Sunday, August 25, 2013

Happy Birthday, Tim Burton!

Tim Burton was born on August 25, 1958, in Burbank, California. After a shaky start to his career working for the Disney studio, he has gone on to become a renowned (sometimes controversial) film director, film producer, writer, artist and animator. He may not be everyone's cup of tea, but I greatly admire him and love his truly original brand of filmmaking. He would definitely be on my list of ultimate fantasy dinner party guests.

Tim Burton's dark, gothic, and quirky aesthetic has seeped into every corner of popular culture and has influenced many contemporary filmmakers, writers, illustrators, designers, and animators. His distinctive style and recurring collaborations with certain actors and crew members have caused somewhat of a backlash against him in recent years, but that's exactly what I adore about him and I take pleasure in the fact that he continues to defiantly march to the beat of his own drum.

Tim Burton Concept Art

Beetlejuice, Batman Returns and Sleepy Hollow are amongst my all-time favourite movies. Not to mention Edward Scissorhands, The Nightmare Before Christmas, Frankenweenie, Corpse Bride, and yes, the much maligned Dark Shadows too! [Incidentally, Coraline, which I also love, is NOT a Tim Burton film. That popular misconception seems to have arisen from the fact that both The Nightmare Before Christmas and Coraline were directed by Henry Selick.]


Batman Returns

Sleepy Hollow
So, if you're a fan like me, which three Tim Burton movies would you pick as your favourites?

Wednesday, August 21, 2013

Happy Birthday, Blossom Rock!

Blossom Rock was born on August 21, 1895, in Philadelphia, Pennsylvania. In her youth, she performed on the vaudeville stage with her older sister, actress/singer Jeanette MacDonald, and later went on to a career in movies, television, and Broadway. She is probably best remembered however, in the role of Grandmama on The Addams Family TV series (1964 -1966).

Although Grandmama was portrayed as the mother of Morticia in some later incarnations of The Addams Family, when the role was played by Blossom Rock in the original sixties series, she was the mother of Gomez. The part of Morticia's mother, Granny Frump, was played by Margaret Hamilton, who was the Wicked Witch of the West in The Wizard of Oz.

Grandmama Addams as she was depicted in cartoon form by her creator, Charles "Chas" Addams.

Blossom Rock died on January 14, 1978, at the age of 82.

Friday, August 16, 2013

Delightfully Dark Style: Bell, Book and Candle

I first saw the movie Bell, Book and Candle (1958) on TV one cold, rainy afternoon when I was a teenager. It's the story of Gillian Holroyd (Kim Novak), a witch living in Greenwich Village with her cat and familiar, Pyewacket, who falls for her very normal neighbour, Shepherd Henderson (James Stewart). My mother had casually remarked that it was the inspiration behind the television series Bewitched, and my interest had been instantly piqued. As a kid, I loved to watch the reruns of shows like Bewitched, I Dream of Jeannie, and of course, The Addams Family. My aesthetic taste is a strange brew of mid 20th century style mixed with the Gothic, and I'm sure a childhood television diet of magical sixties sitcoms filled with witches, genies, and charmingly macabre oddballs is partly responsible for that. Bell, Book and Candle, with its combined retro cocktail chic and supernatural elements, also had a huge impact on me.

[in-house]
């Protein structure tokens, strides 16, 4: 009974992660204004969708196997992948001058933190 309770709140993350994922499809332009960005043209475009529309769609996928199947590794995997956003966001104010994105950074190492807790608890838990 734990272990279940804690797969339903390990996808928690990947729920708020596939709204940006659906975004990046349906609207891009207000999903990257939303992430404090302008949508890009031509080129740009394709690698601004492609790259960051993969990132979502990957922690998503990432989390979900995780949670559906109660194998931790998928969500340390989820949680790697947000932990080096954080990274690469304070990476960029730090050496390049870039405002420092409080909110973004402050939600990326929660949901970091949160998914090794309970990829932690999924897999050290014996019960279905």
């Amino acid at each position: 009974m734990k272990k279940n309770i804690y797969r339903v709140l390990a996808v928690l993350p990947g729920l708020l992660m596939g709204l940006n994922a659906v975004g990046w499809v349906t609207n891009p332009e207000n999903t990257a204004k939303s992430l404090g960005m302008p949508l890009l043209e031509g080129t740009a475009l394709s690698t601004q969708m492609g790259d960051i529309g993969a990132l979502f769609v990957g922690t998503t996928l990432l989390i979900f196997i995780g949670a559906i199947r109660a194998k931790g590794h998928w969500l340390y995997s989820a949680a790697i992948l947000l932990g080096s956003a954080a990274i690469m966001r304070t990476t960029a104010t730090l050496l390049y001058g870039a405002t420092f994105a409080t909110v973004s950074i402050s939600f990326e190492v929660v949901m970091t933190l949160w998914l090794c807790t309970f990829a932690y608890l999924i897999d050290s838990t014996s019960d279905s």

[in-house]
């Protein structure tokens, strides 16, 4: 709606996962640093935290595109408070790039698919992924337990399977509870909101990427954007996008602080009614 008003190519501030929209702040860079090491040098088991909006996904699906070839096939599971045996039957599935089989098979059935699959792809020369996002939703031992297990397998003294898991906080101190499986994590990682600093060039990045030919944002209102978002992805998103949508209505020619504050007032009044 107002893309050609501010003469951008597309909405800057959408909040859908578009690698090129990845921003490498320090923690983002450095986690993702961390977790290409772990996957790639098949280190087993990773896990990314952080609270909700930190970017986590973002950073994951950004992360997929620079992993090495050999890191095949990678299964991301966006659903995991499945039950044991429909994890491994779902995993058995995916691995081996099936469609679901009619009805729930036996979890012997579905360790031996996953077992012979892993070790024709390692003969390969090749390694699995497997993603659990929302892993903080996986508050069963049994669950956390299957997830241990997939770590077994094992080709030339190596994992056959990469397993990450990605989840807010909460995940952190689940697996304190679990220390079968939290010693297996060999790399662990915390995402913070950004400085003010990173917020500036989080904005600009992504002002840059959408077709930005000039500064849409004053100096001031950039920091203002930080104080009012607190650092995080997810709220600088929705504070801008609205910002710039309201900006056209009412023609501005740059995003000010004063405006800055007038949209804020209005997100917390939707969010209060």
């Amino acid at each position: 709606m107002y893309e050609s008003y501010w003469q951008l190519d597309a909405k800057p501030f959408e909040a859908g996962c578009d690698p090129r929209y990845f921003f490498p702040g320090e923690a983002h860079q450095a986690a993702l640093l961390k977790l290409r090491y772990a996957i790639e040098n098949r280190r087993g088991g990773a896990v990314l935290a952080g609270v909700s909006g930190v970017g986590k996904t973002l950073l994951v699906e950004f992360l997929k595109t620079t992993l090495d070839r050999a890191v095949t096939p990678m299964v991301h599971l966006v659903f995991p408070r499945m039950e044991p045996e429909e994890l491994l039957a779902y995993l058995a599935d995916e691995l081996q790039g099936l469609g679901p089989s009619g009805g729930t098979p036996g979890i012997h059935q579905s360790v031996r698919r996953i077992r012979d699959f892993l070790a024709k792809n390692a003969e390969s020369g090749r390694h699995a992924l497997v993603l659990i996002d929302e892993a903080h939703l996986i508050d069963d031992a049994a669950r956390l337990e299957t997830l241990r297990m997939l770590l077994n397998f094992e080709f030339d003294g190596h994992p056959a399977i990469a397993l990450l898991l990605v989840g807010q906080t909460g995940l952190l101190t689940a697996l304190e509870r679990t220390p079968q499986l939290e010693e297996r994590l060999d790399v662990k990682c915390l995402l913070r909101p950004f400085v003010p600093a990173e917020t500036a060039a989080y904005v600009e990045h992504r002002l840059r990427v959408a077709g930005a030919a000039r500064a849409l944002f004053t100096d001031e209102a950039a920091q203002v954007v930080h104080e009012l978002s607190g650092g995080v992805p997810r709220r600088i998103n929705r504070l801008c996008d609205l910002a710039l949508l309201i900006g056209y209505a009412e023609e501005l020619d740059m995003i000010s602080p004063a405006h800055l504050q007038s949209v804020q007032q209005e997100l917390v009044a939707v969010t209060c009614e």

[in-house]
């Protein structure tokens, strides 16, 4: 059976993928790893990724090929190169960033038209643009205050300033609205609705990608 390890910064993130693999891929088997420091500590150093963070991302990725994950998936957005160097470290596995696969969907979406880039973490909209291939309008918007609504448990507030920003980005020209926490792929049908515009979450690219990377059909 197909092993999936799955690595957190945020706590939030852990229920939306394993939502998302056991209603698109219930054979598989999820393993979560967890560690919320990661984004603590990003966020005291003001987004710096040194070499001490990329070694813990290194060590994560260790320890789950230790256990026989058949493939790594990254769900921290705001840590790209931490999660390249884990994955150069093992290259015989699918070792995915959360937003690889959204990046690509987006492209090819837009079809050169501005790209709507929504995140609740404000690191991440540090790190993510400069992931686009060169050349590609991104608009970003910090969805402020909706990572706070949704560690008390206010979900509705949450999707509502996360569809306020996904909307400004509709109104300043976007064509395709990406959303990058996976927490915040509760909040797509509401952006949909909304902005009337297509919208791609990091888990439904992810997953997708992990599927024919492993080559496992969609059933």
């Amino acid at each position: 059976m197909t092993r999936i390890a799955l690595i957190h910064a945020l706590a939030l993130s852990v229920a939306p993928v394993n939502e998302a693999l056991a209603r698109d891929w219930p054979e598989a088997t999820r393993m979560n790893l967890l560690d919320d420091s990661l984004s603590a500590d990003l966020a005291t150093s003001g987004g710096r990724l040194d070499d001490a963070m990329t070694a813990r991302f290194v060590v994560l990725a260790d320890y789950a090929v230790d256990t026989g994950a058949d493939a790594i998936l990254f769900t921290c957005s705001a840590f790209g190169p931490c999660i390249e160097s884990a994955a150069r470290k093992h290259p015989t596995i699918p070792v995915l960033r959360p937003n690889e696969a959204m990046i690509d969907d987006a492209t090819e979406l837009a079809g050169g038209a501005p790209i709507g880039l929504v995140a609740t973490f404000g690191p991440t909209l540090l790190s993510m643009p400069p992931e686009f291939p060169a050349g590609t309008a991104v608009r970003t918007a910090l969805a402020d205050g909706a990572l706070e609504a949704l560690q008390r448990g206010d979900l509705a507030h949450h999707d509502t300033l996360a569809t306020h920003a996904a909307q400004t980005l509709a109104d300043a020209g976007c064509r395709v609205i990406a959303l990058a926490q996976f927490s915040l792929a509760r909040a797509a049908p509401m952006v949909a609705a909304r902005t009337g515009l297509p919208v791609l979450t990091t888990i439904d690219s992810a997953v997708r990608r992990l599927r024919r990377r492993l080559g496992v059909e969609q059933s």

Although she had the pinup looks of a standard fifties bombshell, Kim Novak never came across as a ditzy blonde playing Gillian in Bell, Book and Candle. With her smoky, modulated voice and her sultry, languid movements, she's the very essence of mystery and urban sophistication. And of course, we can't forget the other star of the film... no, I don't mean James Stewart... I'm referring to Pyewacket the cat! I love all cats, but it was Pyewacket who kick-started my particular affection for felines from the Siamese family.

The sets and clothing (Gillian's wardrobe is almost exclusively red and black) are a huge part of the film's appeal, and in fact, Bell, Book and Candle was nominated for Oscars in Art Direction/Set Decoration and Costume Design.

Now, I will confess, it's not a perfect movie. There is a moment when things turn decidedly Doris Day-ish, but it's only a few minutes of screen time, and I've trained myself to re-imagine it aesthetically. I'm sure that moment, which I personally refer to as the "big cop-out", was intended to appeal to mainstream audiences of the day. No doubt, Bell, Book and Candle's subculture of beatnik witches and Gillian's avant-garde lifestyle would have seemed comically confronting and weird in the fifties, but I'm guessing that most people who love this movie the way I do, dig it for precisely that delightfully dark fringe factor.

The illustration (left) of Gillian and Pyewacket is by artist, Pete Emslie of The Cartoon Cave.